Pakistan earthquake survivors get UN loan to rebuild homes and buy livestock

15 June 2006

Eight thousand families in northern Pakistan left destitute by last October’s devastating earthquake that killed around 80,000 will receive financial and technical support to rebuild their houses and buy livestock through a new project supported by a $26.4 million loan from the United Nations International Fund for Agricultural Development (IFAD).

The $29.6 million Project for the Restoration of Earthquake-Affected Communities and Households (REACH) will be financed almost entirely by the IFAD loan, the agreement for which was signed yesterday at the Fund’s headquarters in Rome by its President Lennart Båge, and the Ambassador of Pakistan to Italy, Mirza Quamar Beg.

“There is an urgent need to follow up on the massive relief effort with major investments to rebuild poor people’s livelihoods,” said Mr. Båge. “Many villages that were already poor before the earthquake are now extremely vulnerable. REACH is key to enable rural communities to re-establish the basis for productive lives.”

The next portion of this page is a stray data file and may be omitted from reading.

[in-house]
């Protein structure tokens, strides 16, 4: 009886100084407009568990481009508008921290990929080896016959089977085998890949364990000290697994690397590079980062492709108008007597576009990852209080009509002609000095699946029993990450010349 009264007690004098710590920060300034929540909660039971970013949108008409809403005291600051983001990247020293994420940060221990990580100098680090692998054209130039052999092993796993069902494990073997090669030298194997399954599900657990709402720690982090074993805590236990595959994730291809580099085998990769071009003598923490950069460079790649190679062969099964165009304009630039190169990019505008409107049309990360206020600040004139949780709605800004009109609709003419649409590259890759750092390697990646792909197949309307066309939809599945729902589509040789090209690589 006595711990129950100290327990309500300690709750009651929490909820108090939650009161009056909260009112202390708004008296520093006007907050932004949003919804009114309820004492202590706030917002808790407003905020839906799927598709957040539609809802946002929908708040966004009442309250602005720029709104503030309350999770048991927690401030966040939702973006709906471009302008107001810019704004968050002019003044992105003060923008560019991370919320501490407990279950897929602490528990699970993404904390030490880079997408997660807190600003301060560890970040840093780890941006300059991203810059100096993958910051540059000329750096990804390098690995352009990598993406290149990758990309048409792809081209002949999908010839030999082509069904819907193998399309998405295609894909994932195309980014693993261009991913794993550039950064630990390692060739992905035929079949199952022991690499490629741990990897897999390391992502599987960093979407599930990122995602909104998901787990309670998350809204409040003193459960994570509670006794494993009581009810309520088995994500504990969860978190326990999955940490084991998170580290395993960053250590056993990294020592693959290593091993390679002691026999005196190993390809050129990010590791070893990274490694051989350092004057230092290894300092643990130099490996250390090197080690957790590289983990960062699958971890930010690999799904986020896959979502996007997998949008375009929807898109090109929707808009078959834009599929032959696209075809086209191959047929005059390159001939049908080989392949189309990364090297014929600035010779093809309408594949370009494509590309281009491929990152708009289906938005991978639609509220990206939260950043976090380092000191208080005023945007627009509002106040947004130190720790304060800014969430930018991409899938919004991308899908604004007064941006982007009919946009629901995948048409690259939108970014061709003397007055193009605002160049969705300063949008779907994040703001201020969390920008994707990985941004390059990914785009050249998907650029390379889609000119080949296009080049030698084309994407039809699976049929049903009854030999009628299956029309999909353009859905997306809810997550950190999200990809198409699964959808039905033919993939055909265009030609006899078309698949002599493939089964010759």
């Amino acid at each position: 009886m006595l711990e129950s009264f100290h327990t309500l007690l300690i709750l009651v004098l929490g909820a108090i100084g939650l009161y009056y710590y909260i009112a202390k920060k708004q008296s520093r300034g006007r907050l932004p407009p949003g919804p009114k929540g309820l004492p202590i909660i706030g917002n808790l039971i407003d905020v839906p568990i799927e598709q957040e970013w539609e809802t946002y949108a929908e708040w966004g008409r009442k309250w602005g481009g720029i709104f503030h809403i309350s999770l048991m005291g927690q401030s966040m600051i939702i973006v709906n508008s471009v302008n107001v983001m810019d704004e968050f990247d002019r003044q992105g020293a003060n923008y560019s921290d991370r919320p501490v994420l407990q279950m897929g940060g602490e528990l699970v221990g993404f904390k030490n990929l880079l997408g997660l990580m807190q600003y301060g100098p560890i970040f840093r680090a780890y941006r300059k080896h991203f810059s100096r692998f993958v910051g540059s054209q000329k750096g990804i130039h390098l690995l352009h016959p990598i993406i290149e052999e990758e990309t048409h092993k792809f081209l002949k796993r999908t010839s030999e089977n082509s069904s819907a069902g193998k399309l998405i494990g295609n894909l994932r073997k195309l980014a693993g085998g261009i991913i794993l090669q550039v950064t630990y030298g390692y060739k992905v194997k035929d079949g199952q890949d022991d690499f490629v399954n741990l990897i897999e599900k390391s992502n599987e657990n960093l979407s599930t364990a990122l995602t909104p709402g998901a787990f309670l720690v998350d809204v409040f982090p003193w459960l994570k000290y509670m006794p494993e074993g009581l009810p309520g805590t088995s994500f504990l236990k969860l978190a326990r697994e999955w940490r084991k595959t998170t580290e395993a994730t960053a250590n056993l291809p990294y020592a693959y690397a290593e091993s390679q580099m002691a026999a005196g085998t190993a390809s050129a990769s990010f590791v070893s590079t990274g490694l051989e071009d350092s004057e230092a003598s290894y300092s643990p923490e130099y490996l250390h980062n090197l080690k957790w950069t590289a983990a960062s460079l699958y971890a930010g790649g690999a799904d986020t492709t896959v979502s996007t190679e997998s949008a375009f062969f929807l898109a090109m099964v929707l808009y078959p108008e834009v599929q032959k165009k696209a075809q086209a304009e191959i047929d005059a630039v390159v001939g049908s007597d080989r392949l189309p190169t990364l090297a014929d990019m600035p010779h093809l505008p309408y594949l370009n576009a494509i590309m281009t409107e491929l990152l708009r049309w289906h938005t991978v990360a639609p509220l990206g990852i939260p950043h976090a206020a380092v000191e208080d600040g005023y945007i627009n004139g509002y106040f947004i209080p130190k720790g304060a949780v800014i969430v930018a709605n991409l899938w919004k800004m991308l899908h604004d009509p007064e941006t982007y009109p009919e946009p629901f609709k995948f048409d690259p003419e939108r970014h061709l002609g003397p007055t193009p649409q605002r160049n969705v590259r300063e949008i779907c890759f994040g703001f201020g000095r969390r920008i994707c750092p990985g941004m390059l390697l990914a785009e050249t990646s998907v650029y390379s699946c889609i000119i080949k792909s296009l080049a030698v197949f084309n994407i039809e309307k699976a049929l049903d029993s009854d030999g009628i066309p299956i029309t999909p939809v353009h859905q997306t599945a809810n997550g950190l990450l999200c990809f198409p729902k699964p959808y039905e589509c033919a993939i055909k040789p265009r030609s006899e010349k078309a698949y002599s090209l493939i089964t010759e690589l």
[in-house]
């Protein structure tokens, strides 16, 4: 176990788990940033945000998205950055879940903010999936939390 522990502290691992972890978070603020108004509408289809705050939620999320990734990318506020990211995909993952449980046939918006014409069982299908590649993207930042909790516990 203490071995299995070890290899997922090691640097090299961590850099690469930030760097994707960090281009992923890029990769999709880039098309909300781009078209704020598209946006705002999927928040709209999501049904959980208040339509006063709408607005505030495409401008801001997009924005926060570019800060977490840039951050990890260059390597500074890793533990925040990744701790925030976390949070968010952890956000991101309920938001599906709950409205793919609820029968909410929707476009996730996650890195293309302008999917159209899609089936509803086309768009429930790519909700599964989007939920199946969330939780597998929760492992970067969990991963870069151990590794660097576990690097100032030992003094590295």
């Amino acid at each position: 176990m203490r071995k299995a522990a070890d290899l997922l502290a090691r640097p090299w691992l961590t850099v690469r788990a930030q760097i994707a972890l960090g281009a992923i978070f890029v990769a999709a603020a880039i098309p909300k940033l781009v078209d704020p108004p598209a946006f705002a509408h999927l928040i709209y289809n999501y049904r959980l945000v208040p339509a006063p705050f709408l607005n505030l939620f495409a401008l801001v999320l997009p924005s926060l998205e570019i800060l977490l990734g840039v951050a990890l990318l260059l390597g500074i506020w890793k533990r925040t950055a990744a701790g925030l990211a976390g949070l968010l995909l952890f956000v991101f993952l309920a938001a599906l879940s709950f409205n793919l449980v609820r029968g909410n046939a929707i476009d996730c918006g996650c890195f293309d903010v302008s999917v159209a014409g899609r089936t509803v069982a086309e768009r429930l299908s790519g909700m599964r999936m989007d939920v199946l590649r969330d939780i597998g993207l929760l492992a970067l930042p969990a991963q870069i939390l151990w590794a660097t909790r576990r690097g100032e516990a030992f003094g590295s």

The project will focus on the areas of Azad Jammu and Kashmir, and in the North-West Frontier Province where about 80 per cent of families lost their houses. Most of the REACH funds – more than $20 million – will be invested in restoring houses or rebuilding new ones, IFAD said in a news release.

About $3 million of the project funds will be allocated to help families buy livestock because many buffaloes and cows, normally a major source of income in poor rural communities, were killed by falling buildings. In addition, roads and bridges will be rebuilt in the remote mountainous areas to restore access to services and markets.

With this project, IFAD will have participated in financing 21 loans to Pakistan for a total investment of $387 million. IFAD is a specialized agency of the UN dedicated to eradicating poverty and hunger in rural areas of developing countries. Through low-interest loans and grants, it develops and finances projects that enable rural poor people to overcome poverty themselves.

As well as the fatalities, around 70,000 people were injured in last October’s earthquake that also left millions more homeless.


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